Prime Minister Abiy Ahmed late on Sunday gave the Tigray People's Liberation Front (TPLF) 72 hours to surrender – an ultimatum rejected by the leader of the dissident northern region, whose forces have been fighting Ethiopian troops for three weeks.
Ethiopia's prime minister has said that the army has been ordered to move on the embattled Tigray capital after his 72-hour ultimatum for Tigray leaders to surrender ended, and he warns residents to "stay indoors."
The statement by Prime Minister Abiy Ahmed's office means tanks and other weaponry can now close in on the city of some half-million people. His government has warned of “no mercy” if residents don't move away from the Tigray leaders in time.
The new statement asserts that thousands of Tigray militia and special forces surrendered during the 72-hour period. “We will take utmost care to protect civilians,” it says.
Communications remain severed to Tigray, making it difficult to verify claims.
'Third and final phase'
"The Ethiopian National Defence Forces have now been directed to conclude the third and final phase of our rule of law operations," Abiy said in a statement on Twitter.
"In this final phase, great care will be given to protect innocent civilians from harm. All efforts will be made to ensure that the city of Mekele, which was built through the hard work of our people, will not be severely damaged."
Abiy called on Mekele's half a million inhabitants to "stay at home and stay away from military targets, and take all necessary precautions", and urged them to hand over TPLF forces in their midst.
"We would like to assure you that our National Defence Forces have carefully devised a strategy to bring the TPLF criminal clique to justice, without harming innocent civilians, heritage sites, places of worship, development institutions and property," he said.
'Very critical' shortages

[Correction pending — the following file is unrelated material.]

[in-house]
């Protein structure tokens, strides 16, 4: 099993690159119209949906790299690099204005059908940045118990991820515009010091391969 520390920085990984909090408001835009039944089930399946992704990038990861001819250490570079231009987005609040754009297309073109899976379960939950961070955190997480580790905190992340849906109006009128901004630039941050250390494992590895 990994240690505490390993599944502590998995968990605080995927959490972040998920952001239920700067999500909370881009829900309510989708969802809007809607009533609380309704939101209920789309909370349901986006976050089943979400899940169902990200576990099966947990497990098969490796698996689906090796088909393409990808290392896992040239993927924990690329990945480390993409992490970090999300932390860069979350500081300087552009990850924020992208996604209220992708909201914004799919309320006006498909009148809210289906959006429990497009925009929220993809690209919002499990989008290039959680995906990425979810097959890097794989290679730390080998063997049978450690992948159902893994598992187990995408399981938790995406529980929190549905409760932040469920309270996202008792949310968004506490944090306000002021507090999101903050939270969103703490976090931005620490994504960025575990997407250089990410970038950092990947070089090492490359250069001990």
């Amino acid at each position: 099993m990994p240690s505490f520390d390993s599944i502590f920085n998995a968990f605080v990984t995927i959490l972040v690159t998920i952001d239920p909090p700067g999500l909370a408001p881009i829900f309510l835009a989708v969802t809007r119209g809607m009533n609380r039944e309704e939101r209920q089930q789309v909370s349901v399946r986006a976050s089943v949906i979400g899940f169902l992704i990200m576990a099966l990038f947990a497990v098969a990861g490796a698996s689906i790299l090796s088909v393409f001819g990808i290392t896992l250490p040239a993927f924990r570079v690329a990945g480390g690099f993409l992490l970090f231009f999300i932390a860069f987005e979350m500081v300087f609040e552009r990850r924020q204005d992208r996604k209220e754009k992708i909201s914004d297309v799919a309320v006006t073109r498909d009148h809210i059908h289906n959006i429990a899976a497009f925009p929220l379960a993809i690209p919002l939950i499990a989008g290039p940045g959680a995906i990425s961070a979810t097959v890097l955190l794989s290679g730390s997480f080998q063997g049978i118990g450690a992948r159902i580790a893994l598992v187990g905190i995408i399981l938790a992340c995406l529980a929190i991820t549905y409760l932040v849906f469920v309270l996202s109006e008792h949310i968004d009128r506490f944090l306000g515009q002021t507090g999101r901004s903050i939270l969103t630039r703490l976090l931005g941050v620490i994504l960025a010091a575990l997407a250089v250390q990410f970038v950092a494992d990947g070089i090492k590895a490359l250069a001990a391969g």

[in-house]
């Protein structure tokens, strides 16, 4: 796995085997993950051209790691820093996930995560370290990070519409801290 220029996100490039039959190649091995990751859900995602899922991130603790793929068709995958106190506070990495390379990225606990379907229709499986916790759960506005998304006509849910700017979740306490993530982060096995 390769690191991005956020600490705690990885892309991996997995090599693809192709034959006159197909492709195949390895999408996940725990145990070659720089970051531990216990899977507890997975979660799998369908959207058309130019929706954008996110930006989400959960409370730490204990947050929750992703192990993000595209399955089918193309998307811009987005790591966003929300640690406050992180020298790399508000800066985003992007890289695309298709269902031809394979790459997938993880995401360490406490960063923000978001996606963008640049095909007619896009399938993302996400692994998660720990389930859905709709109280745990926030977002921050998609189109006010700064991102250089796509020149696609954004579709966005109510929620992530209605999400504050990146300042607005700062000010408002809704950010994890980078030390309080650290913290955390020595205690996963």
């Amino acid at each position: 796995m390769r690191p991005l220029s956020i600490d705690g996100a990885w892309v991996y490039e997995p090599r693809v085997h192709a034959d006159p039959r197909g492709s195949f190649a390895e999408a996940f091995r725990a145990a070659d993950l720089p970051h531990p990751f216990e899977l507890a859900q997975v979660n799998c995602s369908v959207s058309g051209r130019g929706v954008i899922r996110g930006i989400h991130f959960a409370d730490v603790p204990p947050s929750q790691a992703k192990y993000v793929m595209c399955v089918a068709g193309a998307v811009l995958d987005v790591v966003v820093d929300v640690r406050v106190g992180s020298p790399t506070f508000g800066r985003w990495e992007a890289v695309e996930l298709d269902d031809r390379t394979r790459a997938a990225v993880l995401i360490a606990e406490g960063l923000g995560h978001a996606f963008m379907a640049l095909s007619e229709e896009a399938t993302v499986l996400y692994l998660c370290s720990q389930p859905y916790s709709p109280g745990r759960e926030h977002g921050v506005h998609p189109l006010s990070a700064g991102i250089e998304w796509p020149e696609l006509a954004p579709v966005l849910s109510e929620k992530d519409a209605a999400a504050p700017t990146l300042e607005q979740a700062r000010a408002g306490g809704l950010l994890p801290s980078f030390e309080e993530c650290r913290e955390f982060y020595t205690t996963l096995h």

The United Nations says shortages have become “very critical” in Ethiopia’s embattled Tigray region as its population of 6 million remains sealed off and its capital is under threat of attack by Ethiopian forces seeking to arrest the regional leaders.
Fuel and cash are running out, more than 1 million people are now estimated to be displaced and food for nearly 100,000 refugees from Eritrea will be gone in a week, according to a new report released overnight. And more than 600,000 people who rely on monthly food rations haven’t received them this month.
Travel blockages are so dire that even within the Tigray capital, Mekele, the UN World Food Program cannot obtain access to transport food from its warehouses there.
Communications and travel links remain severed with the Tigray region since the deadly conflict broke out on Nov. 4, and now Human Rights Watch is warning that “actions that deliberately impede relief supplies” violate international humanitarian law.
Prime Minister Abiy Ahmed's 72-hour ultimatum for the Tigray People's Liberation Front leaders to surrender ended Wednesday night. His government has said Mekele is surrounded.
The UN has reported people fleeing the city. Abiy's government had warned them of “no mercy” if residents didn't move away from the TPLF leaders who are accused of hiding among the population.
But with communications cut, it's not clear how many people in Mekele received the warnings. The alarmed international community is calling for immediate de-escalation, dialogue and humanitarian access.
Abiy on Wednesday, however, rejected international “interference.”